- Aerobically, i.e. using oxygen. The phagocytes produce oxygen based chemicals that are highly disruptive to the swallowed microbe. Oxygen is highly chemically reactive, and these oxygen based chemicals “tear” the microbe apart. This process is known as the oxidative burst, or the respiratory burst.
- Anaerobically, i.e. without using oxygen. One way to kill the microbe without oxygen is by using a chemical that deprives the microbe of iron, thus preventing it from metabolizing. Another way is to increase the acidity of the internal environment of the phagocyte.
When these tasks are complete, the Macrophages have one further task to complete. They return to the lymph nodes, displaying the remnants of the destroyed invader on their surface. This has the effect of stimulating the cells of the Acquired immunity system into action.
The Complement System
The complement provides innate immunity. It is comprised of a collection of proteins that “recognize” corresponding proteins on the cell walls of invading microbes. When such invading microbes have been recognized, the following actions are taken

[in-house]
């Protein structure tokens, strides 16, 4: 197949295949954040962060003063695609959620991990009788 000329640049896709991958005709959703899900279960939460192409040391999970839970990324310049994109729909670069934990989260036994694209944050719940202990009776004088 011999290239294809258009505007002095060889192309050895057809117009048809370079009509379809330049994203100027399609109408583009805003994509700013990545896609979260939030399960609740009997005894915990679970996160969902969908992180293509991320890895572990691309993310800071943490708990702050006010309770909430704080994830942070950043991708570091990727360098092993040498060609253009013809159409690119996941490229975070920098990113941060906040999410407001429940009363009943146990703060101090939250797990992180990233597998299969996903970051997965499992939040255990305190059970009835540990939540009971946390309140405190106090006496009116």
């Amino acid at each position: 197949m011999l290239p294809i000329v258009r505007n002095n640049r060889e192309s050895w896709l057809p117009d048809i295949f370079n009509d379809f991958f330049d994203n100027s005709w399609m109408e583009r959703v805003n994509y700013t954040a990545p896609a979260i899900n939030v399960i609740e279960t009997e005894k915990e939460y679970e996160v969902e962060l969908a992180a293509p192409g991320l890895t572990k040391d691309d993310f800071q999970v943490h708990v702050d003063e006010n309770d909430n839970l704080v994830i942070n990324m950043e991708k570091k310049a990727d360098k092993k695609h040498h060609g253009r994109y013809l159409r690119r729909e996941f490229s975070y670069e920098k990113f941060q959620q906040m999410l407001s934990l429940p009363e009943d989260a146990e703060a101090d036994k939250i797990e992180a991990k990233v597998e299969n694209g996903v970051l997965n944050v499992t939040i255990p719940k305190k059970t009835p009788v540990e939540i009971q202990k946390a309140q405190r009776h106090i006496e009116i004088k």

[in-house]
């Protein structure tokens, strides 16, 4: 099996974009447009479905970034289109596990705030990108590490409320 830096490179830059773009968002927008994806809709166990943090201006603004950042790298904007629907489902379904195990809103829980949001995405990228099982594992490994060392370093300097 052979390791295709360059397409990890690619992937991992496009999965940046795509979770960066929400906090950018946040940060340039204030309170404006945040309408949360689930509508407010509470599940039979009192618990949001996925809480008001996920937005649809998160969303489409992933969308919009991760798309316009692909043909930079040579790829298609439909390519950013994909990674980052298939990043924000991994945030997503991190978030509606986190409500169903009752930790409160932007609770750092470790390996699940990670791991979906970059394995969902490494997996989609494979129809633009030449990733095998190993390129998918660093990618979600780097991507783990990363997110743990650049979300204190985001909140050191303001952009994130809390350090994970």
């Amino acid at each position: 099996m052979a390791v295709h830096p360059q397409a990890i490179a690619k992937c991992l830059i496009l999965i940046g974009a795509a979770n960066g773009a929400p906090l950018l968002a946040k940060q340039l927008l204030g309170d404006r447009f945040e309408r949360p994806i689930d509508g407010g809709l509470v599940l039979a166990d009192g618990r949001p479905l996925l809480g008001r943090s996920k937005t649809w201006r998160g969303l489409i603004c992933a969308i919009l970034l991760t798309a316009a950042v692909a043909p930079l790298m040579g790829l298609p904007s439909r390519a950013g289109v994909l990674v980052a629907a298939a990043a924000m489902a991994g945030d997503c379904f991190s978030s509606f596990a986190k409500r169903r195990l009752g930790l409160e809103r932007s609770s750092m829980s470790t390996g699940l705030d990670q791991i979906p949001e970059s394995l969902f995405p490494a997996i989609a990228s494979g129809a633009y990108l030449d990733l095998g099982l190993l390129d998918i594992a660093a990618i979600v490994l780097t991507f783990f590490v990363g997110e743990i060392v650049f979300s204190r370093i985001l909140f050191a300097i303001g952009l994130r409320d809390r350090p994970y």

- The “alarm” is sounded. Chemicals, known as chemotaxins, that attract phagocytes are emitted. This process is known as chemotaxis. The phagocytes follow the trail of chemotaxins to arrive at the site of invasion.
- The invading bacteria are “marked” with chemicals that make them stand out. These chemicals are known as opsonins, from the Latin word opsonium, meaning “sauce”. This “marking” greatly increases the chances of the invading bacteria being phagocytosed.
- Chemicals are released which promote the inflammatory response. More on the inflammatory response later.
The acquired immunity system comprises B Cells and T Cells. Together, these cells, which provide acquired immunity, are known as Lymphocytes. The acquired immunity system further divides into two parts, humoral immunity and Cell Mediated Immunity (CMI).